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Assessment of procalcitonin as a diagnostic and prognostic marker in patients with solid tumors and febrile neutropenia
Article first published online: 23 APR 2004
Copyright © 2004 American Cancer Society
Volume 100, Issue 11, pages 2462–2469, 1 June 2004
How to Cite
Jimeno, A., García-Velasco, A., del Val, O., González-Billalabeitia, E., Hernando, S., Hernández, R., Sánchez-Muñoz, A., López-Martín, A., Durán, I., Robles, L., Cortés-Funes, H. and Paz-Ares, L. (2004), Assessment of procalcitonin as a diagnostic and prognostic marker in patients with solid tumors and febrile neutropenia. Cancer, 100: 2462–2469. doi: 10.1002/cncr.20275
- Issue published online: 18 MAY 2004
- Article first published online: 23 APR 2004
- Manuscript Revised: 17 MAR 2004
- Manuscript Accepted: 17 MAR 2004
- Manuscript Received: 27 OCT 2003
- clinical evaluation;
- febrile neutropenia;
- risk assessment;
- solid tumors
Cancer patients with fever and neutropenia currently are assessed on clinical grounds only. The current study prospectively evaluated the efficacy of baseline procalcitonin (PCT) in the detection of bacteremia and in the prediction of outcome in patients with solid tumors and febrile neutropenia.
PCT levels were determined at baseline and every 48 hours in 104 patients undergoing chemotherapy who developed fever (axillary temperature > 38 °C on 2 occasions or > 38.3 °C in a single record) and neutropenia (absolute neutrophil count < 500 cells/μL).
The median baseline PCT values were significantly higher in patients who had microbiologically documented infections (1.24 ng/mL) compared with patients who had clinically documented infections (0.27 ng/mL) or fever of unknown origin (0.21 ng/mL; P < 0.01). Accordingly, a PCT cut-off value of 0.5 ng/mL was reached more frequently in patients who had microbiologically documented infections compared with patients who had clinically documented infections or fever of unknown origin (66.7% vs. 13.4%, respectively; P < 0.001). Furthermore, this threshold also was associated with an increased likelihood of treatment failure (70.0% vs. 14.9%; P < 0.001). All 4 septic patients and all 5 patients who ultimately died presented PCT values 5-fold to 10-fold greater than the median values. Clinical evaluation in combination with baseline PCT assessment appeared to improve clinical risk evaluation alone.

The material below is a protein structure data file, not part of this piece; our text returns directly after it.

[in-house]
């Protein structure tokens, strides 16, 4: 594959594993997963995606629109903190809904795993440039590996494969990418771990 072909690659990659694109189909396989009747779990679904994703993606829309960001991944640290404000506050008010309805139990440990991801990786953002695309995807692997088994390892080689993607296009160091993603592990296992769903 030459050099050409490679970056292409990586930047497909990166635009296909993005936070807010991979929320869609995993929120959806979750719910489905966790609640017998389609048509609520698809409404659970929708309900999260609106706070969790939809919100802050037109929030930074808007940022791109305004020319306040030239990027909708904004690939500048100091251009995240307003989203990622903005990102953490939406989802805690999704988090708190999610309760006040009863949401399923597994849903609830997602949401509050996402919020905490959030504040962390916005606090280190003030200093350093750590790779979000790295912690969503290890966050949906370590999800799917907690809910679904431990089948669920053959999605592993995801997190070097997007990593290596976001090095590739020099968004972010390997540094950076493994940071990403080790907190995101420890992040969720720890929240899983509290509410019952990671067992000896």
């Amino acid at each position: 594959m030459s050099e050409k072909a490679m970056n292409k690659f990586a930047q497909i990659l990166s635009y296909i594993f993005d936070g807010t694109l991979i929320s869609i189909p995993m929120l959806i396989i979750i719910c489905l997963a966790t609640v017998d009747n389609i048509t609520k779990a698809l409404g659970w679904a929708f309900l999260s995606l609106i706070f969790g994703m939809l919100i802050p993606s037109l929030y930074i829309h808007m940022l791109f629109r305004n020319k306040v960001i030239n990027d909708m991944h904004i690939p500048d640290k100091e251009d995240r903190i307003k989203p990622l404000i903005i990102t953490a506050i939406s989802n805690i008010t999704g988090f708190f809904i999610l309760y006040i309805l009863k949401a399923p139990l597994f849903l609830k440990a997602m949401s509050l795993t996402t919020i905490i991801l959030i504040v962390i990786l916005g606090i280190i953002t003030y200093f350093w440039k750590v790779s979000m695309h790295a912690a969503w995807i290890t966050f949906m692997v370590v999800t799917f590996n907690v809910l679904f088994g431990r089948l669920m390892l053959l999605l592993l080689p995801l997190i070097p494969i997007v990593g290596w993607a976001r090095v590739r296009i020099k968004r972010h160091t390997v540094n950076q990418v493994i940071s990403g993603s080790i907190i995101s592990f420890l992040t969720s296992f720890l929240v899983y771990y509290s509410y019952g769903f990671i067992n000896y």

Baseline PCT levels were higher in patients who had febrile neutropenia with bacteremia compared with patients who had clinical infections or fever of unknown origin. PCT helped to identify patients who had microbiologic infections and patients who were at high risk of treatment failure, and PCT may constitute a complementary tool in the initial assessment of such patients. Cancer 2004. © 2004 American Cancer Society.